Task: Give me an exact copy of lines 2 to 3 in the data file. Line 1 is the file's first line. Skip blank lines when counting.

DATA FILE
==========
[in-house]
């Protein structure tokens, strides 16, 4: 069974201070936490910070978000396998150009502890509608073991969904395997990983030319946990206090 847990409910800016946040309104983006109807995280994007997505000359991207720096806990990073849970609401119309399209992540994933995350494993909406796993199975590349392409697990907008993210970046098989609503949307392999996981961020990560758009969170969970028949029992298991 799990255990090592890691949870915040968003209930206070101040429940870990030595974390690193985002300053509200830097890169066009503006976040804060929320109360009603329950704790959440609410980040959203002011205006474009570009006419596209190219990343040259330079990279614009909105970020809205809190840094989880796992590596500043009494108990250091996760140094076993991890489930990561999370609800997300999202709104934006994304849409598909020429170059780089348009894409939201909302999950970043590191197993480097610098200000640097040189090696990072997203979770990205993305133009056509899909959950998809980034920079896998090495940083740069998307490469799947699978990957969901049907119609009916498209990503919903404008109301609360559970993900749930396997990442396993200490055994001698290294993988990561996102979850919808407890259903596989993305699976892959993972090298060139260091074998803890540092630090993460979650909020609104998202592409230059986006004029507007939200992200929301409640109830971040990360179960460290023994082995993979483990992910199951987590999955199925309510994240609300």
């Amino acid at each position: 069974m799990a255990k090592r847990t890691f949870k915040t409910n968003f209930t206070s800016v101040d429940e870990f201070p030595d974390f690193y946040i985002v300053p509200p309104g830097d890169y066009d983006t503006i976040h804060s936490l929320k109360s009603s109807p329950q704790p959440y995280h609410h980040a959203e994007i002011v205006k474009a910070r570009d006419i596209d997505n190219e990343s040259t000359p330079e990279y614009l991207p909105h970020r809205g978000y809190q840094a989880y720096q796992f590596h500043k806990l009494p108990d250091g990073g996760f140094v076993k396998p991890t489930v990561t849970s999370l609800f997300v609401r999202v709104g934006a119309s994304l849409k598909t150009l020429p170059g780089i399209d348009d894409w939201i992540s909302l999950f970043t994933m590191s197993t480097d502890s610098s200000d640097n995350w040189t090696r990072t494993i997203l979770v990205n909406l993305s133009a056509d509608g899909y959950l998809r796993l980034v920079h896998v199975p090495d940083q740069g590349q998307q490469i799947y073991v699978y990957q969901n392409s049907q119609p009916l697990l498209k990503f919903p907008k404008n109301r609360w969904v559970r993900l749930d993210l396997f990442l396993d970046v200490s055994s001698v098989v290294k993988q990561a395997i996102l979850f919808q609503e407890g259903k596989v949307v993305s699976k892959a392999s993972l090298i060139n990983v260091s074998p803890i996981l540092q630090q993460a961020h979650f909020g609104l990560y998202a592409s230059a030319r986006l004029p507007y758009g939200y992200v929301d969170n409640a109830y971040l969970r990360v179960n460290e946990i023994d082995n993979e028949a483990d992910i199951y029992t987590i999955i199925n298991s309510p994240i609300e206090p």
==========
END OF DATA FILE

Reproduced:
């Protein structure tokens, strides 16, 4: 069974201070936490910070978000396998150009502890509608073991969904395997990983030319946990206090 847990409910800016946040309104983006109807995280994007997505000359991207720096806990990073849970609401119309399209992540994933995350494993909406796993199975590349392409697990907008993210970046098989609503949307392999996981961020990560758009969170969970028949029992298991 799990255990090592890691949870915040968003209930206070101040429940870990030595974390690193985002300053509200830097890169066009503006976040804060929320109360009603329950704790959440609410980040959203002011205006474009570009006419596209190219990343040259330079990279614009909105970020809205809190840094989880796992590596500043009494108990250091996760140094076993991890489930990561999370609800997300999202709104934006994304849409598909020429170059780089348009894409939201909302999950970043590191197993480097610098200000640097040189090696990072997203979770990205993305133009056509899909959950998809980034920079896998090495940083740069998307490469799947699978990957969901049907119609009916498209990503919903404008109301609360559970993900749930396997990442396993200490055994001698290294993988990561996102979850919808407890259903596989993305699976892959993972090298060139260091074998803890540092630090993460979650909020609104998202592409230059986006004029507007939200992200929301409640109830971040990360179960460290023994082995993979483990992910199951987590999955199925309510994240609300």
């Amino acid at each position: 069974m799990a255990k090592r847990t890691f949870k915040t409910n968003f209930t206070s800016v101040d429940e870990f201070p030595d974390f690193y946040i985002v300053p509200p309104g830097d890169y066009d983006t503006i976040h804060s936490l929320k109360s009603s109807p329950q704790p959440y995280h609410h980040a959203e994007i002011v205006k474009a910070r570009d006419i596209d997505n190219e990343s040259t000359p330079e990279y614009l991207p909105h970020r809205g978000y809190q840094a989880y720096q796992f590596h500043k806990l009494p108990d250091g990073g996760f140094v076993k396998p991890t489930v990561t849970s999370l609800f997300v609401r999202v709104g934006a119309s994304l849409k598909t150009l020429p170059g780089i399209d348009d894409w939201i992540s909302l999950f970043t994933m590191s197993t480097d502890s610098s200000d640097n995350w040189t090696r990072t494993i997203l979770v990205n909406l993305s133009a056509d509608g899909y959950l998809r796993l980034v920079h896998v199975p090495d940083q740069g590349q998307q490469i799947y073991v699978y990957q969901n392409s049907q119609p009916l697990l498209k990503f919903p907008k404008n109301r609360w969904v559970r993900l749930d993210l396997f990442l396993d970046v200490s055994s001698v098989v290294k993988q990561a395997i996102l979850f919808q609503e407890g259903k596989v949307v993305s699976k892959a392999s993972l090298i060139n990983v260091s074998p803890i996981l540092q630090q993460a961020h979650f909020g609104l990560y998202a592409s230059a030319r986006l004029p507007y758009g939200y992200v929301d969170n409640a109830y971040l969970r990360v179960n460290e946990i023994d082995n993979e028949a483990d992910i199951y029992t987590i999955i199925n298991s309510p994240i609300e206090p």